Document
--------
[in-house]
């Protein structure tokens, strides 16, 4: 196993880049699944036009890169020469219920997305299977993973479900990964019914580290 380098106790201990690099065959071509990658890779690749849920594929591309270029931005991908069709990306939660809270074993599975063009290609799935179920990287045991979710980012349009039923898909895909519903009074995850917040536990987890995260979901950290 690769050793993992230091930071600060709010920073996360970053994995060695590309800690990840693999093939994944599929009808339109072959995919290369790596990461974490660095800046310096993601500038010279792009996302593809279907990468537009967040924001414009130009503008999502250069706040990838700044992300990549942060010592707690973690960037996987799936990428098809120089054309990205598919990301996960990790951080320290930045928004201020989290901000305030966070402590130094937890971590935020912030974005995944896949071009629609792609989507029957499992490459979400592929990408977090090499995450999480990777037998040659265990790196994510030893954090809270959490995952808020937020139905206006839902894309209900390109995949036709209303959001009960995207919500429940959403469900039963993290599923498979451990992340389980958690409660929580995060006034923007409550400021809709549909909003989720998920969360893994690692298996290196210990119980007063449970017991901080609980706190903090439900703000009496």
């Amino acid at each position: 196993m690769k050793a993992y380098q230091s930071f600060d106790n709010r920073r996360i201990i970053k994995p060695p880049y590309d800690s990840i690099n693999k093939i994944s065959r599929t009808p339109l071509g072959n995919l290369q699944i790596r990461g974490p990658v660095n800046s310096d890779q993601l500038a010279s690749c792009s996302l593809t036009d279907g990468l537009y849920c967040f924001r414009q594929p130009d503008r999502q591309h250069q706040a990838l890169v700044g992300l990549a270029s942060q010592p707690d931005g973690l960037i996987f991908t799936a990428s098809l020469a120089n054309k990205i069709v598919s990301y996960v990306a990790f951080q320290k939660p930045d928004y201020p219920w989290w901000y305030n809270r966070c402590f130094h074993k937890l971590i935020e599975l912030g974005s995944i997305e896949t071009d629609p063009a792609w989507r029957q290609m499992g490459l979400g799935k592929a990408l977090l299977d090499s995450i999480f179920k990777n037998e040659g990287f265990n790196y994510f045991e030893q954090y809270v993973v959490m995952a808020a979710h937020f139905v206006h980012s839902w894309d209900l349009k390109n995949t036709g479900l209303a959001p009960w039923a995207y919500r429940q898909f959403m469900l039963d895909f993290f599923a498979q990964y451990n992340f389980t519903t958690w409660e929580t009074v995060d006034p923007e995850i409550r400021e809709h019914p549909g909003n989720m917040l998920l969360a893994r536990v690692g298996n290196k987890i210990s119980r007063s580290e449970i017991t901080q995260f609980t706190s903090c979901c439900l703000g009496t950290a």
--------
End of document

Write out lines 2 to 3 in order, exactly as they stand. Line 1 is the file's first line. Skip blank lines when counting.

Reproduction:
């Protein structure tokens, strides 16, 4: 196993880049699944036009890169020469219920997305299977993973479900990964019914580290 380098106790201990690099065959071509990658890779690749849920594929591309270029931005991908069709990306939660809270074993599975063009290609799935179920990287045991979710980012349009039923898909895909519903009074995850917040536990987890995260979901950290 690769050793993992230091930071600060709010920073996360970053994995060695590309800690990840693999093939994944599929009808339109072959995919290369790596990461974490660095800046310096993601500038010279792009996302593809279907990468537009967040924001414009130009503008999502250069706040990838700044992300990549942060010592707690973690960037996987799936990428098809120089054309990205598919990301996960990790951080320290930045928004201020989290901000305030966070402590130094937890971590935020912030974005995944896949071009629609792609989507029957499992490459979400592929990408977090090499995450999480990777037998040659265990790196994510030893954090809270959490995952808020937020139905206006839902894309209900390109995949036709209303959001009960995207919500429940959403469900039963993290599923498979451990992340389980958690409660929580995060006034923007409550400021809709549909909003989720998920969360893994690692298996290196210990119980007063449970017991901080609980706190903090439900703000009496």
């Amino acid at each position: 196993m690769k050793a993992y380098q230091s930071f600060d106790n709010r920073r996360i201990i970053k994995p060695p880049y590309d800690s990840i690099n693999k093939i994944s065959r599929t009808p339109l071509g072959n995919l290369q699944i790596r990461g974490p990658v660095n800046s310096d890779q993601l500038a010279s690749c792009s996302l593809t036009d279907g990468l537009y849920c967040f924001r414009q594929p130009d503008r999502q591309h250069q706040a990838l890169v700044g992300l990549a270029s942060q010592p707690d931005g973690l960037i996987f991908t799936a990428s098809l020469a120089n054309k990205i069709v598919s990301y996960v990306a990790f951080q320290k939660p930045d928004y201020p219920w989290w901000y305030n809270r966070c402590f130094h074993k937890l971590i935020e599975l912030g974005s995944i997305e896949t071009d629609p063009a792609w989507r029957q290609m499992g490459l979400g799935k592929a990408l977090l299977d090499s995450i999480f179920k990777n037998e040659g990287f265990n790196y994510f045991e030893q954090y809270v993973v959490m995952a808020a979710h937020f139905v206006h980012s839902w894309d209900l349009k390109n995949t036709g479900l209303a959001p009960w039923a995207y919500r429940q898909f959403m469900l039963d895909f993290f599923a498979q990964y451990n992340f389980t519903t958690w409660e929580t009074v995060d006034p923007e995850i409550r400021e809709h019914p549909g909003n989720m917040l998920l969360a893994r536990v690692g298996n290196k987890i210990s119980r007063s580290e449970i017991t901080q995260f609980t706190s903090c979901c439900l703000g009496t950290a």